In other words, your export will not resemble the texture work within MD, and you will have to recreate your texture work in outside software. The original algorithm utilizes out-of-bounds repeating UV bounds which allows for keeping scale/translation/rotation on your textures. Your exported mesh object will be identical to the one inside MD which is perfect for one off uses, but not for content creation. For content creation, one needs a unified 1-1 UV map within the bounds of UV space, so others can utilize your mapping as well (texture artists, customers who would like to customize texture sets, etc.).
So, that is the explanation, here is the work-flow technique: In MD, when you finish your creation, and before export, in the pattern window create a square pattern piece big enough to encapsulate all your pattern pieces (UV islands), and arrange them within (this will be your 1-1 UV space). Once all are arranged perfectly within the square, delete the square (not needed - just a visual aid), and then export your mesh creation and select 'unified' under UV section. There you have it. One-to-one UV mapping set up inside of MD. Mind you, I only have MD2. I have worked in MD3 and MD4 (not 5), but have never upgraded. There might be variances to the end work-flow, but you should have the gist.
Yeah, the UV parameters of MD does have some shortcomings, but you can overcome them within MD with a little extra work (very little). I was the one in original MD2 releases (purchased when first came out) who worked with them (convinced them really) on the UV export shortcomings via testing/bug reporting which led them to add a secondary UV export structure; the 'Unified' UV export switch. If you select this upon export, your pattern islands will be encapsulated within an imaginary 1-1 UV square (hence unified), but there is a trade-off to this which is if you texture your work inside MD (including scaling/translating images on your patterns) you will lose all of your scaling/translating work. In other words, your export will not resemble the texture work within MD, and you will have to recreate your texture work in outside software. The original algorithm utilizes out-of-bounds repeating UV bounds which allows for keeping scale/translation/rotation on your textures.
Your exported mesh object will be identical to the one inside MD which is perfect for one off uses, but not for content creation. For content creation, one needs a unified 1-1 UV map within the bounds of UV space, so others can utilize your mapping as well (texture artists, customers who would like to customize texture sets, etc.). So, that is the explanation, here is the work-flow technique: In MD, when you finish your creation, and before export, in the pattern window create a square pattern piece big enough to encapsulate all your pattern pieces (UV islands), and arrange them within (this will be your 1-1 UV space). Once all are arranged perfectly within the square, delete the square (not needed - just a visual aid), and then export your mesh creation and select 'unified' under UV section. There you have it.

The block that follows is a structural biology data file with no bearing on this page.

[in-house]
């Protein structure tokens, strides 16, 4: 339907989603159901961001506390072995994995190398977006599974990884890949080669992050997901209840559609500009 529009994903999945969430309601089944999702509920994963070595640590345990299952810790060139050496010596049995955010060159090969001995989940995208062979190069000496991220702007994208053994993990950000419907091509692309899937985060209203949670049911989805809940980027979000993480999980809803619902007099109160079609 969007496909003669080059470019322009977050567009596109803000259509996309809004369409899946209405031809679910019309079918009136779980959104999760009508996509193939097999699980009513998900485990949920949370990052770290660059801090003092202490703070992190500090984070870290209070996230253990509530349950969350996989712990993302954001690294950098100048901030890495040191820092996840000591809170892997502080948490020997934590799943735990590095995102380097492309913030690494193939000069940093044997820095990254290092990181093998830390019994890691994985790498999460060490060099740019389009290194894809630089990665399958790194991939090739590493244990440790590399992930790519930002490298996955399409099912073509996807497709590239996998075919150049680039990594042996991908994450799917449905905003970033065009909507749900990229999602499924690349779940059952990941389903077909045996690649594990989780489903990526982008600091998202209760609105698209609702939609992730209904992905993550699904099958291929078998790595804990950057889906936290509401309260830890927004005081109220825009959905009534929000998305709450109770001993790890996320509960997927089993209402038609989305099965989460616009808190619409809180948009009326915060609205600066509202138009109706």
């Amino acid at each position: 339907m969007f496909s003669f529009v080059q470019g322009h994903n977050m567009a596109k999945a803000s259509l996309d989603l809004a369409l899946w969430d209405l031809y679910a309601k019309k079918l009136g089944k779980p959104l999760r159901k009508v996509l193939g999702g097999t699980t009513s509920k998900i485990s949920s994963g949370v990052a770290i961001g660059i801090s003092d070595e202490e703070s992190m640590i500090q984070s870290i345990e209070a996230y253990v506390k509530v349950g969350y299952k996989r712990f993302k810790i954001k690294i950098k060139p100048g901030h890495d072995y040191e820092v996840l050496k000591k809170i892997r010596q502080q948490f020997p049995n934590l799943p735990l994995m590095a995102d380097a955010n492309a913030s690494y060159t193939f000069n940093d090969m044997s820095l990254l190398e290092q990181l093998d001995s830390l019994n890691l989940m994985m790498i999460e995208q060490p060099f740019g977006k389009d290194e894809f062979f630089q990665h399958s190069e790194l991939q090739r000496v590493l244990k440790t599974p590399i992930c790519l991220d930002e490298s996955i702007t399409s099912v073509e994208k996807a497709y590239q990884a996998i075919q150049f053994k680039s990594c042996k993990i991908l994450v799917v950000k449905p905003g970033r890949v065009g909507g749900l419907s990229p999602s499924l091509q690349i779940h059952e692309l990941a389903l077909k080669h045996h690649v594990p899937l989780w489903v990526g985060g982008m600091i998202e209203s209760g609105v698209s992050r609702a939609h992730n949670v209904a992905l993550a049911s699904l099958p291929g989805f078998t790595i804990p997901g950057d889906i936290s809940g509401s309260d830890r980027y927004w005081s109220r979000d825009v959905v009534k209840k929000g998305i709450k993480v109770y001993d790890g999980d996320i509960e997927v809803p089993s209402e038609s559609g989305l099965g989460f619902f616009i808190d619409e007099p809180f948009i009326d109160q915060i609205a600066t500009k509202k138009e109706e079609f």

One-to-one UV mapping set up inside of MD. Mind you, I only have MD2. I have worked in MD3 and MD4 (not 5), but have never upgraded. There might be variances to the end work-flow, but you should have the gist. Click to expand.Hmm. So I'm in MD 5 which does have a nice UV guide tool that shows you the square that the will equate to the UV. But I don't seem to get that 1-1 layout.
At least not as a file I can access lie a jpg or png. When I export from MD with the Unified UV checked I get three files the.obj file a.mtl file and a second mtl file which it adds 0.mtl to. This is why I was using Blender. I've stopped texturing in MD except to use a UV layout guide that helps me figure out how to adjust the pattern, because I've had to redo the texturing anyway. Sorry, Gadget Girl. I should have been clear on that part regarding the UV maps.
The UV map is only a data structure within the OBJ file format. They are defined as texture vector coordinates only, and you need a visualizer/exporter such as Blender, UV Mapper, UV-Viewer, etc. To actually create a tangible UV map that you can paint on. You load the OBJ into the software, and extract a visual UV map to paint in external software. For Blender, you can immediately paint maps within, and there are other software that does this as well. The other two I mentioned are specifically for UV Viewing and extracting a 2D UV image map to be painted in other software (Photoshop, GIMP, 3D painter software, etc.).
Personally, UV-Viewer by Dimension3D is my favorite, but UV Mapper is great as well. Check them out here (both free - well UV Mapper Classic is free version of UV Mapper): UV-Viewer: UV Mapper. Miss B: I'm the same way regarding conforming clothing.